8. Duncan, TJ – What’s interesting is that there’s no evidence behind that stat. The carriers don’t provide any mechanism to measure open rate. You can calculate delivery rate and click though rate depending short URL usage. We wrote a blog post about SMS click through rates a few months ago. We’ve been spending a lot of time around this area in our platform lately.

  9. RE: TJ’s reply
    Mobile sure is the future. Hard to know the way it will go with the Apps though. We’re debating whether to make an App or do a html5 version of the web app we’ve got. We’re favoring the cheaper html5 version at first.

    Re: Jeff’s reply
    …the other thing is that I don’t know about your phones, but on the phones i’ve had before, there is no mechanism by which to delete an SMS without opening it. So you either leave it unread forever and probably miss important messages because you don’t know the number of Unread SMSs changed, or you delete it…

  10. This is a great and very comprehensive list! We at Austin Scott Mobile Marketing offer many mass SMS as well as picture mail services, but take our offerings further with voice broadcasting, mobile coupons, text to screen, Facebook and Twitter integration and more. We offer a free trial with access to all of our features and support with helping you set up your mobile campaigns.

  11. Perhaps if you ever update this list you might consider our company Text Republic. Great list though I am familiar with many of these great companies especially Signal.

  12. This is a very good list. I’d like to add a new startup to the list: PriceMob. It is in a class of its own compared with the ones mentioned above, as it has a very narrow focus: generating more customers and sales from existing customers via text messaging. They only do this one thing, and I think they are on the right track to being the ones who do it the best. Check them out here, I think they’re still in BETA. Or, they’ve just launched last week. http://pricemob.co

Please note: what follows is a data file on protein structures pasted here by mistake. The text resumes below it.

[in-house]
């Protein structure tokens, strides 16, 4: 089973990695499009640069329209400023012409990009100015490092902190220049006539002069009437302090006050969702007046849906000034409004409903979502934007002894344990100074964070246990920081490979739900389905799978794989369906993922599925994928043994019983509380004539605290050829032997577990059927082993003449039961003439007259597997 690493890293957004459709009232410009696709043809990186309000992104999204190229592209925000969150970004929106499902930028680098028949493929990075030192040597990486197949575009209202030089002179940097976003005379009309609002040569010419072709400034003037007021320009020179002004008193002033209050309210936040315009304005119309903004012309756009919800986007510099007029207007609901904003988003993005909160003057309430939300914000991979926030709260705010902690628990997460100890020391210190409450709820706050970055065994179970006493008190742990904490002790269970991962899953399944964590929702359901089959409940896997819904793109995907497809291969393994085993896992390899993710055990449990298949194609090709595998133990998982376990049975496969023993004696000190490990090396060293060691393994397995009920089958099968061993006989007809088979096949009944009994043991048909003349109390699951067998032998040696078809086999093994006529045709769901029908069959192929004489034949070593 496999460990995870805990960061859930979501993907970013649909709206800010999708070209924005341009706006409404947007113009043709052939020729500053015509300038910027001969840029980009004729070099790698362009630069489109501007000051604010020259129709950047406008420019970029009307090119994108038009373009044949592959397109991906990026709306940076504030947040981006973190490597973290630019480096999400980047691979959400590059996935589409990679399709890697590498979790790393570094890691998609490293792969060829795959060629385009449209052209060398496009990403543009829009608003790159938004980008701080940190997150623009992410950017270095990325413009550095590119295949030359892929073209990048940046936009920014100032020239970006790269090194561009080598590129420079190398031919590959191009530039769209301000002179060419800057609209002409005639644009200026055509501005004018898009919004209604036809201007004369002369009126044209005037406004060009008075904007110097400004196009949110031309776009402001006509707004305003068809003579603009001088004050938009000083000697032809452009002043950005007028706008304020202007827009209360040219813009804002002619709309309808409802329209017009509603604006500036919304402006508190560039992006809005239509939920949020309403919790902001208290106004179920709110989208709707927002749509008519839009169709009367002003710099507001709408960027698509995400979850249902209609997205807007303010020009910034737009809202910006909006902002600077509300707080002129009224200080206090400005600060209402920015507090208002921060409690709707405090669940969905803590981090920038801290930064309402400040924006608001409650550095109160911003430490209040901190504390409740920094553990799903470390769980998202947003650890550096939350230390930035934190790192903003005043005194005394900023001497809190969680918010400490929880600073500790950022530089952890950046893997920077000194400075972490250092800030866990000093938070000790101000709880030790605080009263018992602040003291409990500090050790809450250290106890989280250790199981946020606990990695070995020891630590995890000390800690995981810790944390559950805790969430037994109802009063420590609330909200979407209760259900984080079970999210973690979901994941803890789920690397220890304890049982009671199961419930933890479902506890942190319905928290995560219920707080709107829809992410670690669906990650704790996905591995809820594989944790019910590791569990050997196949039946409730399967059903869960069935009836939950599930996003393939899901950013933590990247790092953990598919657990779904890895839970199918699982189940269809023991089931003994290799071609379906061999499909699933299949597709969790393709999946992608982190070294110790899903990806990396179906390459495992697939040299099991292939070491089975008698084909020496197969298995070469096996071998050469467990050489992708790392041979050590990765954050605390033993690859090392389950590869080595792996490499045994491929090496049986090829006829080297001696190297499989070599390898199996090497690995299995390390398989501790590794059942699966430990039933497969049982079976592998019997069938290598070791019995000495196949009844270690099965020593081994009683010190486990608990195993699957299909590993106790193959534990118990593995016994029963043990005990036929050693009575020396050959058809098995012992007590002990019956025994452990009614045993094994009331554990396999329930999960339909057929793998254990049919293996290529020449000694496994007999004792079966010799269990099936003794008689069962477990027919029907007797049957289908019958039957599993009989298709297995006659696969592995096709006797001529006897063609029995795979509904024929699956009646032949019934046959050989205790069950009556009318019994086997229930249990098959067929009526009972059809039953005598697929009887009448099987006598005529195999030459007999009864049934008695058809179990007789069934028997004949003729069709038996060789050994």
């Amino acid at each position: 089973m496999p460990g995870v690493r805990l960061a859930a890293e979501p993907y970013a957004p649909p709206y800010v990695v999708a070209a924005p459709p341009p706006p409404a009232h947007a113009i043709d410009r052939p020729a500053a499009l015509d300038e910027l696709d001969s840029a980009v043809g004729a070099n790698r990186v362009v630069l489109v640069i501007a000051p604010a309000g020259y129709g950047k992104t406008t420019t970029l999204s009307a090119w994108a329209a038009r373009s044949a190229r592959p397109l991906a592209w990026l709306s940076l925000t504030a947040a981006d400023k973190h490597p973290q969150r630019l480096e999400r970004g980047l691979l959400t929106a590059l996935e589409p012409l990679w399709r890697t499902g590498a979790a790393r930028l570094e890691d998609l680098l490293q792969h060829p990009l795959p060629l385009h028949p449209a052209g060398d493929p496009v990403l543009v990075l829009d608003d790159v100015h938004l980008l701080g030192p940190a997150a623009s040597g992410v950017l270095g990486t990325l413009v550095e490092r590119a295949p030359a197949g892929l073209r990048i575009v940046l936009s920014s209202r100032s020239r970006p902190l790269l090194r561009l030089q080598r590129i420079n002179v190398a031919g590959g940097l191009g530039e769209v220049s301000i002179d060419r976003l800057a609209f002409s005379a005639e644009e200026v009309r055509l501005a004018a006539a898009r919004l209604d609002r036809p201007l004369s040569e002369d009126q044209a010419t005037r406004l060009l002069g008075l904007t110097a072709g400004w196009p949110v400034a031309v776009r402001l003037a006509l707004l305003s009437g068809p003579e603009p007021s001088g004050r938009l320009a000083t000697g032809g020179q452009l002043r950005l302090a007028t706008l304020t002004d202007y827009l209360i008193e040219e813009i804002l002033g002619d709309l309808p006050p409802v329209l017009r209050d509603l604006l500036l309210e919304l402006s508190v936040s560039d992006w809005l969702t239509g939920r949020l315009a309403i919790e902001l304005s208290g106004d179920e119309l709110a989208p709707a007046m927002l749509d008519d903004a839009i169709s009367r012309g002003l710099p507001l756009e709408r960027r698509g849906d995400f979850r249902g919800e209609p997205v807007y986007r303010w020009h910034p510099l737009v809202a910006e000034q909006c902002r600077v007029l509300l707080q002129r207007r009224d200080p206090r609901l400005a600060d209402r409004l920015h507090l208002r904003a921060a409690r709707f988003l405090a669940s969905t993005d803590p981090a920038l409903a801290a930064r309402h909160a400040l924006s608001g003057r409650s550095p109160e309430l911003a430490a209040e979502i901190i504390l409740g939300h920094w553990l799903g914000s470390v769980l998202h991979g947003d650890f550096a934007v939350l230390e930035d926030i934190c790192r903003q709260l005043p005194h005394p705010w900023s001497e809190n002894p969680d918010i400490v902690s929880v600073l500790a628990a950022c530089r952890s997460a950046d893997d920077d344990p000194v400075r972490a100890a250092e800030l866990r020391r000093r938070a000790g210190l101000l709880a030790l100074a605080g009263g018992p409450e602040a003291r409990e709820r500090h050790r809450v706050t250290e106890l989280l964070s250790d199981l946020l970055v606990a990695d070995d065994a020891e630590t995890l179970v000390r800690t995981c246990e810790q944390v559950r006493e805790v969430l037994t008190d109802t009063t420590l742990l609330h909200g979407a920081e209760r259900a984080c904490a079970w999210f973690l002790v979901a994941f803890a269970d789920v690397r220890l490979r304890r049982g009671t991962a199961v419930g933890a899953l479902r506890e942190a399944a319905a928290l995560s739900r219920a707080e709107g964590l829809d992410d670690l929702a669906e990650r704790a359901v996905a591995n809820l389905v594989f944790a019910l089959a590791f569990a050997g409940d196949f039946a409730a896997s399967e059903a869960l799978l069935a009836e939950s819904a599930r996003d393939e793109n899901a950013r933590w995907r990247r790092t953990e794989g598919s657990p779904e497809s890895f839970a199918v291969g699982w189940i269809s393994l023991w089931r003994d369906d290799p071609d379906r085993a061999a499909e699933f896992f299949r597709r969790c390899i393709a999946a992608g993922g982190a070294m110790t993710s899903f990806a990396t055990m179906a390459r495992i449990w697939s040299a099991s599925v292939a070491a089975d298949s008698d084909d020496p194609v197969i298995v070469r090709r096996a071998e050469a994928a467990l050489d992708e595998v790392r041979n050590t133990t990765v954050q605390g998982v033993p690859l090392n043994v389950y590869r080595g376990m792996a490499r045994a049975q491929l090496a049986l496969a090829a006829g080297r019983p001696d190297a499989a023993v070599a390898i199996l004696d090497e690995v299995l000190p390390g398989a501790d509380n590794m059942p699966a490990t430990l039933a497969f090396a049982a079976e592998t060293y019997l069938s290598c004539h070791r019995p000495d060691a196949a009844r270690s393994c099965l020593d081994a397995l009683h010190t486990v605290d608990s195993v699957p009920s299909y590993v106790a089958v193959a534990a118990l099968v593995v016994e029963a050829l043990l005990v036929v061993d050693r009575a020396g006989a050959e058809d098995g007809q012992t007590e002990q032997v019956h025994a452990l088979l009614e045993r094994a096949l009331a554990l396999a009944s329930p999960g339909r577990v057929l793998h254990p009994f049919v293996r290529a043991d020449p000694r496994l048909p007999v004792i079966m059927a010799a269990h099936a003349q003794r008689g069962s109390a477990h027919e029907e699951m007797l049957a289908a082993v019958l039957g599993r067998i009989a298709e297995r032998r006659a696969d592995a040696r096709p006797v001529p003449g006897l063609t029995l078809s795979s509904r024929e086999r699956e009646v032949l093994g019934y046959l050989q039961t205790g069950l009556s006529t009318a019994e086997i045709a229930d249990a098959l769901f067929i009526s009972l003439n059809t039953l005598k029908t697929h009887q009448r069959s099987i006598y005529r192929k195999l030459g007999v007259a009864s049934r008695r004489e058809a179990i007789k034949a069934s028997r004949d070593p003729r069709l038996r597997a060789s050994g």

13. Text message marketing has many advantages in addition to the ones listed. I think a main one missed is the ability to create same day sales. If your business missed the sales goal for the lunch period or early in the week, send out a text blast to increase sales and meet or exceed your goals for that day or week.

  14. I’d like to add Clearstream into the above list.

    We offer free SMS marketing through the shortcode 97000. Our platform is user-friendly, we integrate with Facebook & Twitter, and we utilize Bitly to track clicks on links included in any text message blasts you send.

    Trevor Gehman

  15. Great article. No matter the platform you choose make sure it fits your needs. Talk to the provider about what you are looking to accomplish, metrics to benchmark success and resources you require.

    Now for a shameless plug:

    I would add TextSprout to the list
    -No contracts,
    -Cancel anytime,
    -Training included,
    -Complete Client Resource Center
    -Optional account management
    -Text credits roll over
    -Packages to fit every budget!

  16. Thank you for including Trumpia in your list of top providers!

  17. Hello,

    Please add onepgr.com to your list of service providers. Using OnePgr, businesses can create an entire page and invite their prospects or customers to the page by sharing the link using SMS or email. The page also offers integrated audio and video conferencing. Would appreciate any feedback.

    Best regards,

  18. SMS marketing will for sure become even more “trendy” in 2015.

  19. ProTexting is huge sms marketing service, offering free trial and over 70 different apps for engaging the audience via SMS, MMS, Social channels.

  20. http://Avaamo.com is the best texting service for mobile

  21. This was a good article but sadly leaves some excellent companies out of the mix. I was especially saddened to see that our company http://www.etextco.com was not on the list as we probably have the most comprehensive platform for small businesses and at the lowest price with a $39 monthly flat rate all services included.

  22. you forgot to mention https://calltools.com I think they have the best price.

  23. Does any one know of a sms app that has a auto billing feature?? for ex, where client can sign up for a service or pay for a product via a reply sms,?

  24. Another one to check out is http://www.omnilert.com